Tuesday, 25 November 2014

What A Pain: Early Modern Migraine Treatments



It’s dark out and bit stormy, the barometer is fluctuating, the fluorescent lighting in your office is flickering, and your officemates’ voices are just grating on your nerves.  The smell of someone’s lunch is making nausea set in.  You’re irritable and your head is exploding in pain.

You have a migraine.

Migraines, according to the thoroughly trustworthy Wikipedia, affect roughly 15% of the population worldwide and costs billions of dollars in lost productivity and medical fees each year.

Migraine sufferers differ.  For some, the onset of a migraine can mean a week of uninterrupted pain, nausea, light and sound sensitivity.  For others, it’s a really big, annoying headache.  Modern treatments and pain management regimes range from surgery to popping a few pills to nasal sprays. 

For Lady Anne Conway (1631-1679), things were a bit more difficult.  Conway’s headaches were likely migraines.  She described them as a “violent fitt of the headache” that lasted for several days.[1]  Throughout her life, Conway sought the advice of different medical men including the mountebank faith healer Valentine Greatrakes, to respected physicians Thomas Willis, William Harvey, Theodore Turquet de Mayerne, and the son of Jan Baptist van Helmont.[2] 

An educated woman, Conway actively sought and researched new pain management methods, rejecting those outright she thought ineffectual and trying those she thought worthy.  Indeed, Conway even rejected a “elixer” her husband recommended and requested instead some of Robert Boyle’s “Ens Veneris,” having read of it in Boyle’s book on experimental philosophy.[3] 

Unfortunately, none of Conway’s efforts, nor those of her doctors, proved successful and she suffered from migraines till her death in 1679.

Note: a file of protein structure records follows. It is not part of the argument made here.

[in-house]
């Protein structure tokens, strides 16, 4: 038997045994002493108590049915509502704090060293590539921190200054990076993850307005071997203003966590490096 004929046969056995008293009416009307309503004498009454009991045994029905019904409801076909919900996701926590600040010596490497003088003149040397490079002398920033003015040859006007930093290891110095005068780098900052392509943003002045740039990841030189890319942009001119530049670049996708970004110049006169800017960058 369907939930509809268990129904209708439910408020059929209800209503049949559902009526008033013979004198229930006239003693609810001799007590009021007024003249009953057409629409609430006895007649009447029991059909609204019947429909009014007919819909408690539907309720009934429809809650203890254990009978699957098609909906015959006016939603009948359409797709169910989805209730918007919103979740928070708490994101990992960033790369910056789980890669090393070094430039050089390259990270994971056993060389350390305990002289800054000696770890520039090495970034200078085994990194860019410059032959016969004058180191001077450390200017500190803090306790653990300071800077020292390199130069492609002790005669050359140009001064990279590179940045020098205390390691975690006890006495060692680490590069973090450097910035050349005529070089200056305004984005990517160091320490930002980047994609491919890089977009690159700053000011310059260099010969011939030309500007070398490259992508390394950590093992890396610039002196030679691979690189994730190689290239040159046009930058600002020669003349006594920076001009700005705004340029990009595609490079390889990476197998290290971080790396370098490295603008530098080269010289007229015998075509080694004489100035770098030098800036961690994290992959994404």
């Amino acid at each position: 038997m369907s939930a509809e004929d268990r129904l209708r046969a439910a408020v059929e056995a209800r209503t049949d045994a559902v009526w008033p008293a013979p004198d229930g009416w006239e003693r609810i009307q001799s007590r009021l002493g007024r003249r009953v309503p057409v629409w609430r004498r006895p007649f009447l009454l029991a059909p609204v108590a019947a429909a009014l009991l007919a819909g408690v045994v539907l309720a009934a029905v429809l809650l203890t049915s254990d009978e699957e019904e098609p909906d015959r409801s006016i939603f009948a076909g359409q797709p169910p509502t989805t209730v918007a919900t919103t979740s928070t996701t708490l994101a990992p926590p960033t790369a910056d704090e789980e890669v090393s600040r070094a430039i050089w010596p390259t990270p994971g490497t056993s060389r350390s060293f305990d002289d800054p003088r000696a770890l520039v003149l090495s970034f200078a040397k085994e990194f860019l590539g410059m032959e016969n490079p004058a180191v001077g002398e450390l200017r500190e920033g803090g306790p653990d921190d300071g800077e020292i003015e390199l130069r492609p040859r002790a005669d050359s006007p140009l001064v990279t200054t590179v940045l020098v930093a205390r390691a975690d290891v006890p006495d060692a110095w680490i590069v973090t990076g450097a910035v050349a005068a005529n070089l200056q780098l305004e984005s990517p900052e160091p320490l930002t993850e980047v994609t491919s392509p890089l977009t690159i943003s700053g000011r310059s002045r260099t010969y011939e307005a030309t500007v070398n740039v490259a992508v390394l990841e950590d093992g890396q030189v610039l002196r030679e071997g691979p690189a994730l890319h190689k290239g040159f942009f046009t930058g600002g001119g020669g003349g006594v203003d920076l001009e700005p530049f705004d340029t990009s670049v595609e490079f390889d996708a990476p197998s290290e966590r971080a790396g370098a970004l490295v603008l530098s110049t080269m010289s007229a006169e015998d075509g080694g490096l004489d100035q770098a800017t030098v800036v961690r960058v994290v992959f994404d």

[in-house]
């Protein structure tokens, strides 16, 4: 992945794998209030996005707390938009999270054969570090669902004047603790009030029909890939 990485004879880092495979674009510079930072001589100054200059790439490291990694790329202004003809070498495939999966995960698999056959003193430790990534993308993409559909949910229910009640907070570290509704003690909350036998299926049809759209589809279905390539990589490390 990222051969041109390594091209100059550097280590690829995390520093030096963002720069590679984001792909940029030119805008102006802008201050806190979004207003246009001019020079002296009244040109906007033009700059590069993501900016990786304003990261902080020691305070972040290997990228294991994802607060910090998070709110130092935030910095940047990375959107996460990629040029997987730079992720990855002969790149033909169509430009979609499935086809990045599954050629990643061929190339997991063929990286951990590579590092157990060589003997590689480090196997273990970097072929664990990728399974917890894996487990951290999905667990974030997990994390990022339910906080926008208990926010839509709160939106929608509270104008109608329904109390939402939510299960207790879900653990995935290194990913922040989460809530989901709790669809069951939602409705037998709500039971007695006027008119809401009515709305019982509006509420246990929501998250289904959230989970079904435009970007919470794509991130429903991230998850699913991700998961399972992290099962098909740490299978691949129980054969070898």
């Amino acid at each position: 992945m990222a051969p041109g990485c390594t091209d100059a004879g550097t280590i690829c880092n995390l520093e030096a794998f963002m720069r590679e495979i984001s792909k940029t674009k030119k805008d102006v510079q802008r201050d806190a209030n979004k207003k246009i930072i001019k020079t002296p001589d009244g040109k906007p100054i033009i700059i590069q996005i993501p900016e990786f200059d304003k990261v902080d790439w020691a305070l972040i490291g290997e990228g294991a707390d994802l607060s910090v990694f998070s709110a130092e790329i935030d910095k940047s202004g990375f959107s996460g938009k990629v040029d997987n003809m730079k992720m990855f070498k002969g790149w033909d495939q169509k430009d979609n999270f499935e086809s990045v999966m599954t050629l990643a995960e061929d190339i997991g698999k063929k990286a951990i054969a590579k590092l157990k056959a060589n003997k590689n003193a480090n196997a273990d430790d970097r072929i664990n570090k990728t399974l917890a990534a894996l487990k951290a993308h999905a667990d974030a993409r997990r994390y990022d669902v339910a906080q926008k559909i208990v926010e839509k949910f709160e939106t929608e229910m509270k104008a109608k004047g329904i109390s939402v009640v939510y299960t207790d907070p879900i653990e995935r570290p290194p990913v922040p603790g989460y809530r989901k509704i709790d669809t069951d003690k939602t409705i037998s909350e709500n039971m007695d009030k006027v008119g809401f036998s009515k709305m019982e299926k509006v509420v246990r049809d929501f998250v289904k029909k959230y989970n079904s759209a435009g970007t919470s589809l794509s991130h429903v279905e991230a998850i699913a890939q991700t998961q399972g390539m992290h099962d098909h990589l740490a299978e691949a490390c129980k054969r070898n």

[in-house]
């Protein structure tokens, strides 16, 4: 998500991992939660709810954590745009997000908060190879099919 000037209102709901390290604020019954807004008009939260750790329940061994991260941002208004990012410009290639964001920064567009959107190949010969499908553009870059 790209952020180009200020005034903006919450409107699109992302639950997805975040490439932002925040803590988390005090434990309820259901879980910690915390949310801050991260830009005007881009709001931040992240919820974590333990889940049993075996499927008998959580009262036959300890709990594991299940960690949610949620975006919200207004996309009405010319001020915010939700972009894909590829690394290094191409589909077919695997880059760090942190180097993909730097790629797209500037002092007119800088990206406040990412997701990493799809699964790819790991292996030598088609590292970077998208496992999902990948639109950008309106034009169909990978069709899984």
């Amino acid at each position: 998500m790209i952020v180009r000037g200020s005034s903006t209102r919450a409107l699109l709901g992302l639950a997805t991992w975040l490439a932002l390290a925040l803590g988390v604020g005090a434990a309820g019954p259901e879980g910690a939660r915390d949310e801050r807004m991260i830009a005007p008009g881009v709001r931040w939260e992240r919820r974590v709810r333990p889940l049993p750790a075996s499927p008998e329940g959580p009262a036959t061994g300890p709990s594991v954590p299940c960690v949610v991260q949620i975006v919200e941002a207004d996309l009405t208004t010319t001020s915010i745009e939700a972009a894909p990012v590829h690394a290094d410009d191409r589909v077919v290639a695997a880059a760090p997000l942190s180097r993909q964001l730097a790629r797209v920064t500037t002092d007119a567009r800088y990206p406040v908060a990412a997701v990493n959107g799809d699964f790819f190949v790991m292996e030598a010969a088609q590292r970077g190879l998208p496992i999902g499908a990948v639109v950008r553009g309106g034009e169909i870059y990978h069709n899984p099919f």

The early moderns did not have ibuprofen or triptans.  So what did they use to combat migraines?

Most remedies seem to involve the physical placement of an ointment or plaister on the head.  The Widdows Treasure (1595) for example recommended this remedy for the migraine:

Take a handfull of Camomill, a handfull of Betony, a handfull of Veruaine leaues cleane picked, stamp them and seeth them in Ale woort, and when it hath sod, put thereunto a little Commin seed finely beaten, with a little pouder of Harts horne, three spoonfuls of vineger, the yolkes of two Egs and a little Saffron, stir them about, and lay a playster hot ouer all his forehead. It is an approued medicine for the Megrim.[4]

One would assume that the warmth of the plaister, at least, would certainly have provided some soothing relief.

Even tobacco was thought to cure migraines.
Other herbal remedies included decoctions of sassafras to the semi-magical wearing of St. John’s Wort that had been “gathered when the Sun is in Aries, and then presently dryed, and made into fine Powder, and worn about the Neck in a Silk Bag.”[5]

The so-called Aqua Hungarica or Queen of  Hungary’s Water was also thought efficacious.  Here, two pounds of fresh rosemary flowers were distilled in spirits.  The resulting rosemary flower water could be taken inwardly, applied to the affected part like an ointment, or in the case of migraines, “drawn up the nostrils.”[6]

Two pounds of fresh rosemary flowers is a lot of flowers.  It seems likely that this latter water would have been somewhat pricy to both make and purchase.